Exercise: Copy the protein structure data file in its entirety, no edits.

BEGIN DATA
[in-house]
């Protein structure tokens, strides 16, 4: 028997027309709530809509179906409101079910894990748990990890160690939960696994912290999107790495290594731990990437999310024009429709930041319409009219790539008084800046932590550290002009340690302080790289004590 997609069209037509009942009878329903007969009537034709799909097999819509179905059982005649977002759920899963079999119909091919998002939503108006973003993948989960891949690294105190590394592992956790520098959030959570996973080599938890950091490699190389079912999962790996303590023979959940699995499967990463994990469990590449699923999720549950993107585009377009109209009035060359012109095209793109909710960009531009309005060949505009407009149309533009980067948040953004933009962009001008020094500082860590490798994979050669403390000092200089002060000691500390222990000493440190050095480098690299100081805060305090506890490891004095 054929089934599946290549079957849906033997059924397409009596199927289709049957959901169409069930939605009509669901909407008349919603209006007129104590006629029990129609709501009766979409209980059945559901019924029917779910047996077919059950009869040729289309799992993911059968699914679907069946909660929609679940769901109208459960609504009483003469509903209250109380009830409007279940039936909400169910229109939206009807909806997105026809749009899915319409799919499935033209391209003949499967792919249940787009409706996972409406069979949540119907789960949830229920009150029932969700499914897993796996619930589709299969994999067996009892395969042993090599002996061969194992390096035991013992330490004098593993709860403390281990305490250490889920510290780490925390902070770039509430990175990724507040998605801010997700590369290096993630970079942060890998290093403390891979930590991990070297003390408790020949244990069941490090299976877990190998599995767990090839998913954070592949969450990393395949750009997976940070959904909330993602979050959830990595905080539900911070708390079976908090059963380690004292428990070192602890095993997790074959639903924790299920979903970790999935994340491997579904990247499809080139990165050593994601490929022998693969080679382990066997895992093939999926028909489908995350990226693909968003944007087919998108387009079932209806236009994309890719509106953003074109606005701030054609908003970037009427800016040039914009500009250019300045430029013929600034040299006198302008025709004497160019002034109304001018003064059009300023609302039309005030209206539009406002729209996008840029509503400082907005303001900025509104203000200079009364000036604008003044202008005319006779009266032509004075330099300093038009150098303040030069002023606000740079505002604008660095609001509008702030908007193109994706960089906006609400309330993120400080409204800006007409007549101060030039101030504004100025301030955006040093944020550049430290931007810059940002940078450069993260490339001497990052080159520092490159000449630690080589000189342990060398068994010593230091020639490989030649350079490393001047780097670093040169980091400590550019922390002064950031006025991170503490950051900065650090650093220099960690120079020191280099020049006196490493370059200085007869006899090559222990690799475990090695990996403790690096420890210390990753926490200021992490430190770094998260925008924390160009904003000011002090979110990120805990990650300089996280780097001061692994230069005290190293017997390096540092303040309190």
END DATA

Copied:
[in-house]
């Protein structure tokens, strides 16, 4: 028997027309709530809509179906409101079910894990748990990890160690939960696994912290999107790495290594731990990437999310024009429709930041319409009219790539008084800046932590550290002009340690302080790289004590 997609069209037509009942009878329903007969009537034709799909097999819509179905059982005649977002759920899963079999119909091919998002939503108006973003993948989960891949690294105190590394592992956790520098959030959570996973080599938890950091490699190389079912999962790996303590023979959940699995499967990463994990469990590449699923999720549950993107585009377009109209009035060359012109095209793109909710960009531009309005060949505009407009149309533009980067948040953004933009962009001008020094500082860590490798994979050669403390000092200089002060000691500390222990000493440190050095480098690299100081805060305090506890490891004095 054929089934599946290549079957849906033997059924397409009596199927289709049957959901169409069930939605009509669901909407008349919603209006007129104590006629029990129609709501009766979409209980059945559901019924029917779910047996077919059950009869040729289309799992993911059968699914679907069946909660929609679940769901109208459960609504009483003469509903209250109380009830409007279940039936909400169910229109939206009807909806997105026809749009899915319409799919499935033209391209003949499967792919249940787009409706996972409406069979949540119907789960949830229920009150029932969700499914897993796996619930589709299969994999067996009892395969042993090599002996061969194992390096035991013992330490004098593993709860403390281990305490250490889920510290780490925390902070770039509430990175990724507040998605801010997700590369290096993630970079942060890998290093403390891979930590991990070297003390408790020949244990069941490090299976877990190998599995767990090839998913954070592949969450990393395949750009997976940070959904909330993602979050959830990595905080539900911070708390079976908090059963380690004292428990070192602890095993997790074959639903924790299920979903970790999935994340491997579904990247499809080139990165050593994601490929022998693969080679382990066997895992093939999926028909489908995350990226693909968003944007087919998108387009079932209806236009994309890719509106953003074109606005701030054609908003970037009427800016040039914009500009250019300045430029013929600034040299006198302008025709004497160019002034109304001018003064059009300023609302039309005030209206539009406002729209996008840029509503400082907005303001900025509104203000200079009364000036604008003044202008005319006779009266032509004075330099300093038009150098303040030069002023606000740079505002604008660095609001509008702030908007193109994706960089906006609400309330993120400080409204800006007409007549101060030039101030504004100025301030955006040093944020550049430290931007810059940002940078450069993260490339001497990052080159520092490159000449630690080589000189342990060398068994010593230091020639490989030649350079490393001047780097670093040169980091400590550019922390002064950031006025991170503490950051900065650090650093220099960690120079020191280099020049006196490493370059200085007869006899090559222990690799475990090695990996403790690096420890210390990753926490200021992490430190770094998260925008924390160009904003000011002090979110990120805990990650300089996280780097001061692994230069005290190293017997390096540092303040309190």